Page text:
Bird measurement

Bird measurement or bird biometrics are approaches to quantify the size of birds in scientific studies. The measurements of the lengths of specific parts and the weights of birds varies between species, populations within species, between the sexes and depending on age and condition. In order for measurements to be useful, they need to be well defined so that measurements taken are consistent and comparable with those taken by others or at other points of time. Measurements can be useful to study growth, variation between geographically separated forms, identify differences between the sexes, age or otherwise characterize individuals birds. While certain measurements are regularly taken in the field to study living birds some others are applicable only to specimens in the museum or measurable only in a laboratory. The conventions used for measurement can vary widely between authors and works, making comparisons of sizes a matter that needs considerable care.[1]

Most measurement requires the use of calipers. Here the measurement of length, wing, tail, tarsus and two forms of culmen measurement are shown.

Methods and considerationsEdit

All measurement is prone to error, both systematic and random. The measurement of certain bird characteristics can further vary greatly depending on the method used. The total length of a bird is sometimes measured by putting a dead bird on its back and gently pressing the head so that the bill point to the tail tip can be measured. This can however vary with the handling and can depend on the age and state of shrinkage in the case of measurements taken from preserved skins in bird collections. The wing length usually defined as the distance between the bend of the wing and the longest primary can also vary widely in some large birds which have a curved wing surface as well as curved primaries. The measurement can additionally vary depending on whether a flexible tape measure is used over the curve or if measured with a rigid ruler. The definition of the length of the tail can vary when some of them have elongations, forking or other modifications.[2][3] The weights of birds are even more prone to variability with their feeding and health condition and in the case of migratory species differ quite widely across seasons even for a single individual.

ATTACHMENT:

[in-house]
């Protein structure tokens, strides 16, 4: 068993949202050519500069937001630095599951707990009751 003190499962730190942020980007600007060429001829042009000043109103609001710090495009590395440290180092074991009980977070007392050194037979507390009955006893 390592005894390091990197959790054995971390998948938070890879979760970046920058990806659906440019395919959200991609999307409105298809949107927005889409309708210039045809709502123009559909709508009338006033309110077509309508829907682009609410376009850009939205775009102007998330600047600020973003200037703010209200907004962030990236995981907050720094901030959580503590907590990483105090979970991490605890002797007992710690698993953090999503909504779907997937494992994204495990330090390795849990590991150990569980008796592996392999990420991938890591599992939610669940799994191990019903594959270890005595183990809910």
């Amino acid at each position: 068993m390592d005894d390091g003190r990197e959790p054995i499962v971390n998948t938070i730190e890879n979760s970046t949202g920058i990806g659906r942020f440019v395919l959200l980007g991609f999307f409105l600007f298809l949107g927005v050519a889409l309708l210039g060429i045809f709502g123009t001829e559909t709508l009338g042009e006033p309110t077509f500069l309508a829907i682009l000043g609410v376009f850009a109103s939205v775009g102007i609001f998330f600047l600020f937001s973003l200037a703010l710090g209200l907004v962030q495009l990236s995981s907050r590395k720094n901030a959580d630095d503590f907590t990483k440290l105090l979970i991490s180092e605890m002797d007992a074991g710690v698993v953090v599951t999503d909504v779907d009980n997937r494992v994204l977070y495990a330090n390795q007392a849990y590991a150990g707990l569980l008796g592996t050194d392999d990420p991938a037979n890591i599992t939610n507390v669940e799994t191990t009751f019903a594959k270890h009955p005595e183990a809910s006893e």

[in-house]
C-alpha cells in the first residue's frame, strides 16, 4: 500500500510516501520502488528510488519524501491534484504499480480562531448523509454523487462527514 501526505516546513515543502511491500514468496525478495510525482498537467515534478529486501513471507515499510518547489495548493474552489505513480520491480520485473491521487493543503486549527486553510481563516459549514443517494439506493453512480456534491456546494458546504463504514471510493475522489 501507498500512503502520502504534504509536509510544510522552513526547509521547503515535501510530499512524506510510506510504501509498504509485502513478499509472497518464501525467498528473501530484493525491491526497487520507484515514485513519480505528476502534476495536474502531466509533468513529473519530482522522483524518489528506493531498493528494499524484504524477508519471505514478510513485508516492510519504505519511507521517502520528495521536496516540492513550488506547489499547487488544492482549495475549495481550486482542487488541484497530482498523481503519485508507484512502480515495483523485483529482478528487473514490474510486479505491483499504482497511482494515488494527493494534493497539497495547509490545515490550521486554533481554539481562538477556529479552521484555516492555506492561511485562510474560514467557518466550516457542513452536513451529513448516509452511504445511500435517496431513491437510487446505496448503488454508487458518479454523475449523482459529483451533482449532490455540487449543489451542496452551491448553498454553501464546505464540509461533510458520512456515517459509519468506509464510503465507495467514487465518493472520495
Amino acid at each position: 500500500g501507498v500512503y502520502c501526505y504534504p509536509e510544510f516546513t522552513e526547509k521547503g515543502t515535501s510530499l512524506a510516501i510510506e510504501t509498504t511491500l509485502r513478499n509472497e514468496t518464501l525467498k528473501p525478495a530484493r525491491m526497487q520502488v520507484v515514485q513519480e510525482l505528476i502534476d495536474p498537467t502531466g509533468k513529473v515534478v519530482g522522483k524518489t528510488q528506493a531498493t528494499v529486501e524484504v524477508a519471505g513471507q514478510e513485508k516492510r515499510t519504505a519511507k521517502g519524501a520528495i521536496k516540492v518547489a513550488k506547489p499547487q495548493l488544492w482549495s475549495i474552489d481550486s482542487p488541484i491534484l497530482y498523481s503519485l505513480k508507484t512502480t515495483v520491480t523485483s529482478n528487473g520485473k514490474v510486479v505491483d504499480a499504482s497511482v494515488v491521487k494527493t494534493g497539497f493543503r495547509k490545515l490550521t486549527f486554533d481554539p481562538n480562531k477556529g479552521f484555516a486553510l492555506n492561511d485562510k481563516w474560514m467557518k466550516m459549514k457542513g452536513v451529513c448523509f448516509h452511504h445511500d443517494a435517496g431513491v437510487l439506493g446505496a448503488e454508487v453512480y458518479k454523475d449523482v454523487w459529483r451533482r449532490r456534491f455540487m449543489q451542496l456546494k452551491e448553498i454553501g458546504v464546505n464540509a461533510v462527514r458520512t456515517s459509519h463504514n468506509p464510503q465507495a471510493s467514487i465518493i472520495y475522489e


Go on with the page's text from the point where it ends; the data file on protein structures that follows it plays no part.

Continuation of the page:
Despite the variations, measurements are routinely taken in the process of bird ringing and for other studies. Several of the measurements are considered quite constant and well defined, at least in the vast majority of birds. Although field measurements are usually univariate, laboratory techniques can often make use of multivariate measurements derived from an analysis of variation and correlations of these univariate measures. These can often indicate variations more reliably.[4][5][6]

Total Body LengthEdit

Measuring a common kestrel electrocuted on a power line

The total length of the body (also bill-to-tail length) of a bird is usually measured from dead specimens prior to their being skinned for preservation. The measurement is made by laying the bird on its back and flattening out the head and neck gently and measuring between the tip of the bill and the tip of the tail. This measurement is however extremely prone to error and is rarely ever used for any comparative or other scientific study.[7]


Measuring the culmen

The upper margin of the beak or bill is referred to as the culmen and the measurement is taken using calipers with one jaw at the tip of the upper mandible and the other at base of the skull or the first feathers depending on the standard chosen. In the case of birds of prey where the tip of the mandible may form a long festoon, the length of the festoon may be measured separately as well. In birds of prey the measurement is usually from the bill tip to the ceres. In some birds the distance between the back of the skull and the tip of the beak may be more suitable and less prone to variation resulting from the difficulty of interpreting the feathered base of the mandible.[8]


In some cases it is more reliable to measure the distance between the back of the skull and the tip of the bill. This measure is then termed as the head. This measurement is however not suitable for use with living birds that have strong neck musculature such as the cormorants.[7]